Last summer, after several months of preparation, the Coast Guard Cutter Bear received a mission objective for 14 days of its 72-day patrol off the coast of New England. CGC Bear was tasked with serving as a research vessel, facilitating a search for the wreck of the original United States Revenue Cutter Bear.
Joseph Toahty, half Pawnee and half Kiowa Indian, joined the Coast Guard in 1941. He was the first Pawnee Indian to go to sea, the first Native American to participate in a U.S. naval offensive operation and the first to set foot in enemy territory during the World War II.
Born in Charleston, South Carolina, in 1845, John Miles was a keeper in the United States Lighthouse Service who continued to serve after losing his leg. After the Civil War, Miles lived in Fernandina, Florida, and served at Amelia Island’s North Range Lights located in the extreme northeast corner of Florida. There he lived and worked from 1873 into the 1880s and likely until his death in 1895.
Chandler, a Coast Guard rescue swimmer, felt his heart race with excitement as he anticipated the mission ahead. Tropical Storm Imelda brought historic rainfall to southeastern Texas and, even though the storm had hit a few days before, the effects were still mounting. Chandler and his crew braved the weather to save a life.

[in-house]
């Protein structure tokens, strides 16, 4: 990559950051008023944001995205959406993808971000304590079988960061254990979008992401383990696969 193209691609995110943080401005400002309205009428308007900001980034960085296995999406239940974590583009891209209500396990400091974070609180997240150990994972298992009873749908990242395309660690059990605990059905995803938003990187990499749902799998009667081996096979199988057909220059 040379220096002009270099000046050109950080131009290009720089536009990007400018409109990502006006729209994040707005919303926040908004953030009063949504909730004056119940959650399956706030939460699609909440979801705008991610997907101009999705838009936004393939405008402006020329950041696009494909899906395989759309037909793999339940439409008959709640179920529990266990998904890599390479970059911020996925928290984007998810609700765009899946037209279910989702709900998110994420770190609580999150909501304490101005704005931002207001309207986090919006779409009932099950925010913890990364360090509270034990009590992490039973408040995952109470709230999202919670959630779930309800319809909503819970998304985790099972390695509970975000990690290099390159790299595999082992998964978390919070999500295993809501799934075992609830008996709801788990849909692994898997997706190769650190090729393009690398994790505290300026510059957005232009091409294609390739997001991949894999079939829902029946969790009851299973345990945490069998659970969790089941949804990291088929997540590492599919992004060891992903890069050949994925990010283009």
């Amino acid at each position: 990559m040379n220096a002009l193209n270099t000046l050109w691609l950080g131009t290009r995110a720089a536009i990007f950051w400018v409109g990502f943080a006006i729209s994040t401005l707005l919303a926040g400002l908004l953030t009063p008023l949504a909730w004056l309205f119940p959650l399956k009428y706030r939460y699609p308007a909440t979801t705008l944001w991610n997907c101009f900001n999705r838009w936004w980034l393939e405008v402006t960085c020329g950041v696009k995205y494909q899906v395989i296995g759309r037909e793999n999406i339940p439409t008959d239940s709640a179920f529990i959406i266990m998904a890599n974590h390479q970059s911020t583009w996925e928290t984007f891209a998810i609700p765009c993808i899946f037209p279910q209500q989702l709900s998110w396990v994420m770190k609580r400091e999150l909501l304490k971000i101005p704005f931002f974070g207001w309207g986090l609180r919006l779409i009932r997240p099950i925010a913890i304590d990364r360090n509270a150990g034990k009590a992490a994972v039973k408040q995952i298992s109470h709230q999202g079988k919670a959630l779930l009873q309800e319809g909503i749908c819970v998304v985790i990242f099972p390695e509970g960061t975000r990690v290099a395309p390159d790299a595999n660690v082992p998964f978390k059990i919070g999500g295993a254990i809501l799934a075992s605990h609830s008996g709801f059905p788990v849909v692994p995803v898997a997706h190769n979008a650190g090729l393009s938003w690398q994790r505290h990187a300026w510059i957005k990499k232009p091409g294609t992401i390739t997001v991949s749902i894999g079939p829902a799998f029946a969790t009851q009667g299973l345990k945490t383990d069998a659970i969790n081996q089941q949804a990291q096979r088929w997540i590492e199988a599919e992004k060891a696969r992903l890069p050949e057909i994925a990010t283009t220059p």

During the Age of Sail, the seasonal pattern of icebound winters froze-in merchant vessels and reduced the wintertime demand for revenue cutters on the Great Lakes, in the Northeast and in the Mid-Atlantic States. In some cases, cutters were decommissioned in December, winterized and their crews dismissed until the spring thaw.
The U.S. Coast Guard has established radio-activated, solar-powered Precision Directional Light (PDL) Ranges to support larger ships navigating into American ports.
Having punched in the keywords “Coast Guard” and “women,” adding the years “1917 to 1918,” I immediately noted a Baltimore American newspaper article dated February 27, 1918. It featured a previously unknown Coast Guard woman.
Ortiz reflects the Coast Guard’s commitment with the boating communities making sure to stimulate awareness between local boaters on the area. His devotion to duty sets the example for other members of his unit and sets a standard to look for in other units.
The Coast Guard’s history is closely tied to the State of North Carolina. This connection dates back to 1790 and the men and women who have served at the many stations and bases along the coast and eastern side of North Carolina.
With nearly seven and a half decades of water in her wake, Smilax is the oldest U.S. Coast Guard cutter in service today and she turns 75 on November 1.